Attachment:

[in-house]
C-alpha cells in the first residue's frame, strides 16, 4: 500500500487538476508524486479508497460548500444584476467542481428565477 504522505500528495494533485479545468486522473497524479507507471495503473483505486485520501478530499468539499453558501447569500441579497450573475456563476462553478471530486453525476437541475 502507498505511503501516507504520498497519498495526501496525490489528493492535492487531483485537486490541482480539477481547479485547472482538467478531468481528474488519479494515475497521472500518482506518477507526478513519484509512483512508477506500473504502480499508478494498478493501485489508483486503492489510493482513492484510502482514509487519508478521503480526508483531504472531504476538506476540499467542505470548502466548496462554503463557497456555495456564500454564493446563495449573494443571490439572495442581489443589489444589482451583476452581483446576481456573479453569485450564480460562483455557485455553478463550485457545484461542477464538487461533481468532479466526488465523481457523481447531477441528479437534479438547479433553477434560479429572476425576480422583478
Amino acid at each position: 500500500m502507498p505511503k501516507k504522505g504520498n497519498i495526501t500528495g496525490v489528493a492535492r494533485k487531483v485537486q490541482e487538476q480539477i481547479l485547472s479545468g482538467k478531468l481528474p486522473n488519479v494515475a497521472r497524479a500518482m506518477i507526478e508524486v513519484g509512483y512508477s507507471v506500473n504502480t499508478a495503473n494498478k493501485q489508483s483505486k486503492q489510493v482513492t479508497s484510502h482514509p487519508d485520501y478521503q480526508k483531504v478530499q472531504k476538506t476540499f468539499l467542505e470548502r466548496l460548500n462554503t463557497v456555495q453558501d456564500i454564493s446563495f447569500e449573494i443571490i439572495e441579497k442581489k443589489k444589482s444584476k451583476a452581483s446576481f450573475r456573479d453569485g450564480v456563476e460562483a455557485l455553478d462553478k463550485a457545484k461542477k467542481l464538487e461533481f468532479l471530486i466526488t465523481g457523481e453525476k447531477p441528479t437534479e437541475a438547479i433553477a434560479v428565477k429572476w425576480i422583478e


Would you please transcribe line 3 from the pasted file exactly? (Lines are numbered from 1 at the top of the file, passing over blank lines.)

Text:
Amino acid at each position: 500500500m502507498p505511503k501516507k504522505g504520498n497519498i495526501t500528495g496525490v489528493a492535492r494533485k487531483v485537486q490541482e487538476q480539477i481547479l485547472s479545468g482538467k478531468l481528474p486522473n488519479v494515475a497521472r497524479a500518482m506518477i507526478e508524486v513519484g509512483y512508477s507507471v506500473n504502480t499508478a495503473n494498478k493501485q489508483s483505486k486503492q489510493v482513492t479508497s484510502h482514509p487519508d485520501y478521503q480526508k483531504v478530499q472531504k476538506t476540499f468539499l467542505e470548502r466548496l460548500n462554503t463557497v456555495q453558501d456564500i454564493s446563495f447569500e449573494i443571490i439572495e441579497k442581489k443589489k444589482s444584476k451583476a452581483s446576481f450573475r456573479d453569485g450564480v456563476e460562483a455557485l455553478d462553478k463550485a457545484k461542477k467542481l464538487e461533481f468532479l471530486i466526488t465523481g457523481e453525476k447531477p441528479t437534479e437541475a438547479i433553477a434560479v428565477k429572476w425576480i422583478e